Which raises the greater mystery of how Rhythm + Flow will acquit itself of the question that’s been haunting the musical reality genre for years: Can these shows still discover stars, the way American Idol managed at least fitfully in its early years by introducing Kelly Clarkson, Carrie Underwood, and Chris Daughtry? Those days seem long ago, and while the rotating hot seats on The Voice have reeled in high ratings for more than 16 seasons now, it’s mostly been to the benefit of the careers of judges such as Blake Shelton and Adam Levine, rather than many of the competitors. The exception seems to be for country singers such as RaeLynn, who move on to the close-knit community of Nashville, Tennessee—much the way, I think, that the hothouse environment of London can still work for TV-talent winners in Britain. (It helps that not every U.K. star is expected to have model looks as well, Susan Boyle being the signal but far from lone example.) As Levine himself has complained, most crown-claiming contestants on Idol and The Voice end up foundering under the record label deals that are part of the prize. This leaves them to producers and managers who probably resent being saddled with artists they didn’t choose, or who want to force them into generic pop-star molds.

Rhythm + Flow seems to have drawn a lesson there, and likely from Chance’s own experience of the advantages of self-management in the streaming age: It promises the winner cash (and a token live Spotify video spot), not a contract. It’s a harder guess whether hip-hop today is still enough of an intimate world in which to re-create the Nashville or London effect. The camaraderie says yes, while the judges’ home-city rivalries raise doubts. Early on, Cardi B says: “I don’t just want to pick a winner. I wanna pick somebody who’s gonna be, like, one of us.” That carries a lot more meaning from a rapper than a Voice judge, but is there in 2019 really a coherent “us” among Cardi, T.I., Chance, and such guest judges as Jadakiss, Quavo, and Royce Da 5’9”?

Even if so, is it entirely desirable? One notable pattern in the selections and judging is a bias toward positivity and toward what a skeptic might call “rappity-rap” fundamentals, resisting hints of the looser, less technical, younger sounds and styles of artists such as Young Thug, Juice Wrld, or even Post Malone. When a fairly adept Detroit rapper in that vein named Yung Water shows up at the Chicago auditions replete with pink hair and a doll’s head on a chain, the judges find his vibe too “dark,” with Chance going so far (and not for the only time on the series) as to call his performance “demonic.” And while Cardi’s presence on the show is a perpetual antic delight—even if her judging often boils down to repeating another judge’s observation in a more hilarious way—what she does police for is commercial ultraviability, pushing artists for something that will pop on radio airwaves, or at least as Instagram-caption “quotables,” above any other metric.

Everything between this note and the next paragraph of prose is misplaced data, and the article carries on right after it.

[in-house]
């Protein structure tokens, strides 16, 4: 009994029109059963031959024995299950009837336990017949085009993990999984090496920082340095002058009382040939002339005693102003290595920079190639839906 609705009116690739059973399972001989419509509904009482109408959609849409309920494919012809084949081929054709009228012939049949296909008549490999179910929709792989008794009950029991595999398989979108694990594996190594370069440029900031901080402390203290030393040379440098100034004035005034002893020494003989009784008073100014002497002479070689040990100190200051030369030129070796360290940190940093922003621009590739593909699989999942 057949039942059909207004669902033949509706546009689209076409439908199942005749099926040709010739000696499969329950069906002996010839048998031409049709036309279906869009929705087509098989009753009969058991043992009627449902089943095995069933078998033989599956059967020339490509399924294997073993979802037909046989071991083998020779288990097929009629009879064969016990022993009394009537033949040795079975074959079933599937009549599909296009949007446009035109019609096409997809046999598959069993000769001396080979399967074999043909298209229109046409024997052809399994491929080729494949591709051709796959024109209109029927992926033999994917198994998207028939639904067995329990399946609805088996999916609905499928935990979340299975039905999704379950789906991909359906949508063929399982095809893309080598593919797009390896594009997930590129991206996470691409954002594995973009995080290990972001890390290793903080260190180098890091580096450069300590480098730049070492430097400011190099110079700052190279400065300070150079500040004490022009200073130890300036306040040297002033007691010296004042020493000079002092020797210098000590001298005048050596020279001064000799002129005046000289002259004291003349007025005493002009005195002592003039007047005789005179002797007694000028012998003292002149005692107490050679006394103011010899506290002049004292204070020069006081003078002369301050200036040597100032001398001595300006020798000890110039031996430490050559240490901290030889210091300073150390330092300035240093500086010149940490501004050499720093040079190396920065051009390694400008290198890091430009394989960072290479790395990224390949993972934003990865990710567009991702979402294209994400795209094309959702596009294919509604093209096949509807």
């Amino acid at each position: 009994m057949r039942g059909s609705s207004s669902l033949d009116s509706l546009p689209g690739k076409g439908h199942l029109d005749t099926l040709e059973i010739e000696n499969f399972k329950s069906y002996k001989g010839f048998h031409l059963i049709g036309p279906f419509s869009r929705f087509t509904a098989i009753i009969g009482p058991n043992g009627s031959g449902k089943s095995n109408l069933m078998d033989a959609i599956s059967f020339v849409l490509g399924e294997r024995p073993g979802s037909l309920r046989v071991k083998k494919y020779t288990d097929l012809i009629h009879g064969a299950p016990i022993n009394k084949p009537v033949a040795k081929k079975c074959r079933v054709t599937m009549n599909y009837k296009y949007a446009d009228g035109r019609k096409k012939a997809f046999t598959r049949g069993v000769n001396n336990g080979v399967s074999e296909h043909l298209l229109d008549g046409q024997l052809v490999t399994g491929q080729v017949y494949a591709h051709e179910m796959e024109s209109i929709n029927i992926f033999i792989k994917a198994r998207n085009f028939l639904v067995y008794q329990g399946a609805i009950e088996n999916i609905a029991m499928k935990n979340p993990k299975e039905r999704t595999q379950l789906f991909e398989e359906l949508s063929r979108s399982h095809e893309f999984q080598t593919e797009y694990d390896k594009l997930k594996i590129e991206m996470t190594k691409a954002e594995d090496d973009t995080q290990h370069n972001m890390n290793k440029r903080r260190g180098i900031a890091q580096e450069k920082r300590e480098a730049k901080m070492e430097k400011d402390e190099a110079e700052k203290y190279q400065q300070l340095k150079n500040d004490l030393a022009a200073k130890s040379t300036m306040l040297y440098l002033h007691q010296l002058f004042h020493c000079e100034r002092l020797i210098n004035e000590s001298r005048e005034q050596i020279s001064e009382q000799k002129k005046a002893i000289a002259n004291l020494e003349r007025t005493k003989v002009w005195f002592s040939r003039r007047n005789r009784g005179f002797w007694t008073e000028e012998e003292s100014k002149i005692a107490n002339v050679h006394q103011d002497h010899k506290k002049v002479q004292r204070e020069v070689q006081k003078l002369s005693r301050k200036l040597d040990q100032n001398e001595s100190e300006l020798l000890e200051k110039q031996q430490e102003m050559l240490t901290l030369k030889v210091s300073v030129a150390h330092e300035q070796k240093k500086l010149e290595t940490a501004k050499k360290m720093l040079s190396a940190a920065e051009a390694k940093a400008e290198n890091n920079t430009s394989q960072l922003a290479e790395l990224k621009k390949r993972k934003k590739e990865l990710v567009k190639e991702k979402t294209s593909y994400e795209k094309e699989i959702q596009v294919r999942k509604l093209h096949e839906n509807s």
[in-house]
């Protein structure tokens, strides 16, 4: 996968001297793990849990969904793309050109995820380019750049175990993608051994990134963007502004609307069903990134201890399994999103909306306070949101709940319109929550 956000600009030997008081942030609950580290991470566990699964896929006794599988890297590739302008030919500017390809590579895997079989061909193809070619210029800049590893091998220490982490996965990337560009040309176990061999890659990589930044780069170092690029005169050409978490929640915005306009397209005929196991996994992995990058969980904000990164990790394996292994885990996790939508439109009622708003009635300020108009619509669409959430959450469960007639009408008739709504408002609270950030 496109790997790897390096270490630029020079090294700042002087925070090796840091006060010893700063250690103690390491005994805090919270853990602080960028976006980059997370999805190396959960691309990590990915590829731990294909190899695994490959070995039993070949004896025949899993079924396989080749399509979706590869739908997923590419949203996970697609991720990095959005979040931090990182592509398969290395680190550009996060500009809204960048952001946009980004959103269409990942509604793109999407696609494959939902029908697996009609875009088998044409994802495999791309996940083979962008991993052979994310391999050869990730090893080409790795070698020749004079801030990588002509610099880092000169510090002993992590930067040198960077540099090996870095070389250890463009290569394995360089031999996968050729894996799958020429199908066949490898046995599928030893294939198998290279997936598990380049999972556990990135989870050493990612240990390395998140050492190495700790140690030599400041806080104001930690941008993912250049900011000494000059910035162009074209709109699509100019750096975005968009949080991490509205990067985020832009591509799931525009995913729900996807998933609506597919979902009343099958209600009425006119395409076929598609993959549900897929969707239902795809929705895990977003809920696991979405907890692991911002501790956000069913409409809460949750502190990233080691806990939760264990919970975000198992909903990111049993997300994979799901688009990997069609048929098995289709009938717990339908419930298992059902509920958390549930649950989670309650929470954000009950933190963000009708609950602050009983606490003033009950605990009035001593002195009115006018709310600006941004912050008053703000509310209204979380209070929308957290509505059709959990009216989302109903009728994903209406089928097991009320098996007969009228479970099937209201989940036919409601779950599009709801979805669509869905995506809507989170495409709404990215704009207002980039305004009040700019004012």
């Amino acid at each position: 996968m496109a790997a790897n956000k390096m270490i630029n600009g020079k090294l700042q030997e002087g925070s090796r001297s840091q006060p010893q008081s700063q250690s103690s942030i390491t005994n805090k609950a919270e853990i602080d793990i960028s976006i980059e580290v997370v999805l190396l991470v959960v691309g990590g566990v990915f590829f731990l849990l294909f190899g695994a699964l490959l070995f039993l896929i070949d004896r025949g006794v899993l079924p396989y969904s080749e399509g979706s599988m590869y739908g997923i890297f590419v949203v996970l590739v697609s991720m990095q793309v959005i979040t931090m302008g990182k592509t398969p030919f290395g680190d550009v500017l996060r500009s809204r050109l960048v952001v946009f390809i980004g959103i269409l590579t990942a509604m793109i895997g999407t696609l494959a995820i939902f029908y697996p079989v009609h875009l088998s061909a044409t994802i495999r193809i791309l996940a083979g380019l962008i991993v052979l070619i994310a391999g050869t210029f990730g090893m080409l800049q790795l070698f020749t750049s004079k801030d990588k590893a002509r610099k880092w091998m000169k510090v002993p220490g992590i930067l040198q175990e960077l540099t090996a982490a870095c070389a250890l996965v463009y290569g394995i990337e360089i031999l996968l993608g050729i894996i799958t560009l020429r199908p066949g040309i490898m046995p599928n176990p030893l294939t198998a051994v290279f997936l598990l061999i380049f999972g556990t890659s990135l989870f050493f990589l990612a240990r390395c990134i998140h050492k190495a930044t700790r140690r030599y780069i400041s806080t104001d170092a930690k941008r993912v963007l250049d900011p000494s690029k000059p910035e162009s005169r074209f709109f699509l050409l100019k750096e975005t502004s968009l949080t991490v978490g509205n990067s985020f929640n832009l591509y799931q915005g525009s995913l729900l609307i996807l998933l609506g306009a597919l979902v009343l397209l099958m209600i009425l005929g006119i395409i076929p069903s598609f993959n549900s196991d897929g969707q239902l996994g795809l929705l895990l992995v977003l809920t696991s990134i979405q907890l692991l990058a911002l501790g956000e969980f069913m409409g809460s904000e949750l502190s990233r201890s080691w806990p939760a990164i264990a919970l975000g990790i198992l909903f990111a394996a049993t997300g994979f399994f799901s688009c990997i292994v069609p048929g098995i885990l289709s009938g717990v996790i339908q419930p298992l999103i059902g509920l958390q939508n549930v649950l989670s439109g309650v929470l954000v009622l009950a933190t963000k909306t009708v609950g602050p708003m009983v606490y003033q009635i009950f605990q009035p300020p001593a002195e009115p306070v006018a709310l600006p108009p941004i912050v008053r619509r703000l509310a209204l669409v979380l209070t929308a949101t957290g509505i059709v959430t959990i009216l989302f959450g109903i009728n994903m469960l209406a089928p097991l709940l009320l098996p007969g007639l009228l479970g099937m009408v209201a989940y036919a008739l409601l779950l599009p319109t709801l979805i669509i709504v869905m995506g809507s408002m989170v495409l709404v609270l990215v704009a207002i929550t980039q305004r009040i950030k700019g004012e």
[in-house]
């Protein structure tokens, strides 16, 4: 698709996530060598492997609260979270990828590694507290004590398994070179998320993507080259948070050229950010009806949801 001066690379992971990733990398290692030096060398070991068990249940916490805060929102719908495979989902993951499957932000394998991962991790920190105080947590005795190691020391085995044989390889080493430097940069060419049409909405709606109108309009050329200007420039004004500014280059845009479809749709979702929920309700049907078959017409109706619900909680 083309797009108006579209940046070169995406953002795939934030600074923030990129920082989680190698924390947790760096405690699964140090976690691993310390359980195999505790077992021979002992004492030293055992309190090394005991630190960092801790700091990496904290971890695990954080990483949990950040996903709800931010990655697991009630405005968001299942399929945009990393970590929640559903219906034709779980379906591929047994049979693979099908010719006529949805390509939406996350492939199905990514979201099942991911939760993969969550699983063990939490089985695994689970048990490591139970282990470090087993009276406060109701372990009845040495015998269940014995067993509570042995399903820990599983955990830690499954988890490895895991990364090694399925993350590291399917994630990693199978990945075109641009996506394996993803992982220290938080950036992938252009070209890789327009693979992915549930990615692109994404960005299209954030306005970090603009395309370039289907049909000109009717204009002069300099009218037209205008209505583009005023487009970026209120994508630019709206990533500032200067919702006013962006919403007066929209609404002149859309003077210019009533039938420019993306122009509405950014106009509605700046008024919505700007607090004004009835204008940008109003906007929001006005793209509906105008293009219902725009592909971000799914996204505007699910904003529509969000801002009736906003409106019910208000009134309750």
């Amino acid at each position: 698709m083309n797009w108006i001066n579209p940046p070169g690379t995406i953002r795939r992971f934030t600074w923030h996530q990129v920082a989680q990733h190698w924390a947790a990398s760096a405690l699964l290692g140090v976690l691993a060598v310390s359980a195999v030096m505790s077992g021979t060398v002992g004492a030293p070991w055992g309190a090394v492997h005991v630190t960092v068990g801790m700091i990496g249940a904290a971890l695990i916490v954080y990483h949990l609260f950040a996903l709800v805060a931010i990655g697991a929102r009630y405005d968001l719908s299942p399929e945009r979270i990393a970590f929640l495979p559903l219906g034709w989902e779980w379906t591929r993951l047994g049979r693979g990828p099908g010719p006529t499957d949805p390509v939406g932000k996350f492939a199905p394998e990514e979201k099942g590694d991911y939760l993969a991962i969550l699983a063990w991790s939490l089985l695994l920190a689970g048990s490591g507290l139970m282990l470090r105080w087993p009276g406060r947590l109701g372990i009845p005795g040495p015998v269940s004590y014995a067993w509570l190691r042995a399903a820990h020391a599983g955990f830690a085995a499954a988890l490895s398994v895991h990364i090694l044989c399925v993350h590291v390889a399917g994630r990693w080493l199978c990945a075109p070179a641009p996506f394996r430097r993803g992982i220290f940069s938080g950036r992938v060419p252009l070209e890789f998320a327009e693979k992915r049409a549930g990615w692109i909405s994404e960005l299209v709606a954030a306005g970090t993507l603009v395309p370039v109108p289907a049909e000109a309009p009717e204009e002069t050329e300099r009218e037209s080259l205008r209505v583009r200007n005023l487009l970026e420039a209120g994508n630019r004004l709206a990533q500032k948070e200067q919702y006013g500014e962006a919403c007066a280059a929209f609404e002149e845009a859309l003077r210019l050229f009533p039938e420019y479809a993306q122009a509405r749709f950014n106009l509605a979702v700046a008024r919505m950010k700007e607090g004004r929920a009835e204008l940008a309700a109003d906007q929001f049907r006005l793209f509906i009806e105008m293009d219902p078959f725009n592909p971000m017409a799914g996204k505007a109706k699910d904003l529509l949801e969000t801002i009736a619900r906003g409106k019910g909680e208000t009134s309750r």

On a deeper, more Marshall McLuhan–esque level, the vexation of music reality shows is that they are reality shows first, music showcases an enticing but distant second. After bingeing the first eight parts of Rhythm + Flow, I find myself more readily recalling Cardi B repeatedly saying that the longest-lasting white contestant looks like “Bill Gates’ son” than anything about that rapper’s rhythm or his flow. He almost might as well have been shoving hot tubes into glory holes to shape decanters over on Netflix’s improbably entertaining glass blowing competition, Blown Away.

By this formal logic, we already have the ultimate music reality show in the form of The Masked Singer, the recent hit adaptation of a preposterous South Korean program in which panelists play a What’s My Line?–gone-Murakami-or-Koons guessing game, with the likes of Donny Osmond and Joey Fatone crooning while being disguised as masquerade rabbits and unicorns. Meanwhile, in the past year, the songwriting competition show Songland—which I hoped might bring to that craft the rigor and pleasure that Project Runway at its best did to fashion designing—ended up being dull because the writing process itself felt so secondary to on-screen relationships and “moments.”

Netflix’s staggered release schedule for Rhythm + Flow is effectively building up my suspense over whether the show ultimately will go for the most exciting rap artists or the most telegenic ones. Consistent with many Netflix original series’ pacing problems, I did find R+F’s four audition episodes a bit too much of a prelude, and the remaining 30 contestants too many to get a handle on to start the main events.

But there is another kind of synergy that could elevate the exercise beyond itself—in all of music, hip-hop is the genre that could most be called “reality music,” as it plays with the borderlines of life and pretense in parallel ways to the TV format, as behind-the-scenes dramatics and adopted personae become elements and contexts of songs, and vice versa. Already this week, one rejected R+F aspirant, an Atlanta auditioner dubbed the Lyrical Gift, has released a diss track in response to guest judge Quavo’s cutting quip, “You’ve got a gift but maybe it may not be, like … rap.” If R+F—with the already obvious advantage of its conscientious attention to street-level scenes and not-too-softened truth-telling—can become the kind of platform that overflows its own boundaries this way, it conceivably could start weaving itself into the ongoing, ever-branching, overlapping storylines of hip-hop itself. It’s far-fetched, but as Cardi B keeps declaring, “Let the games begin.”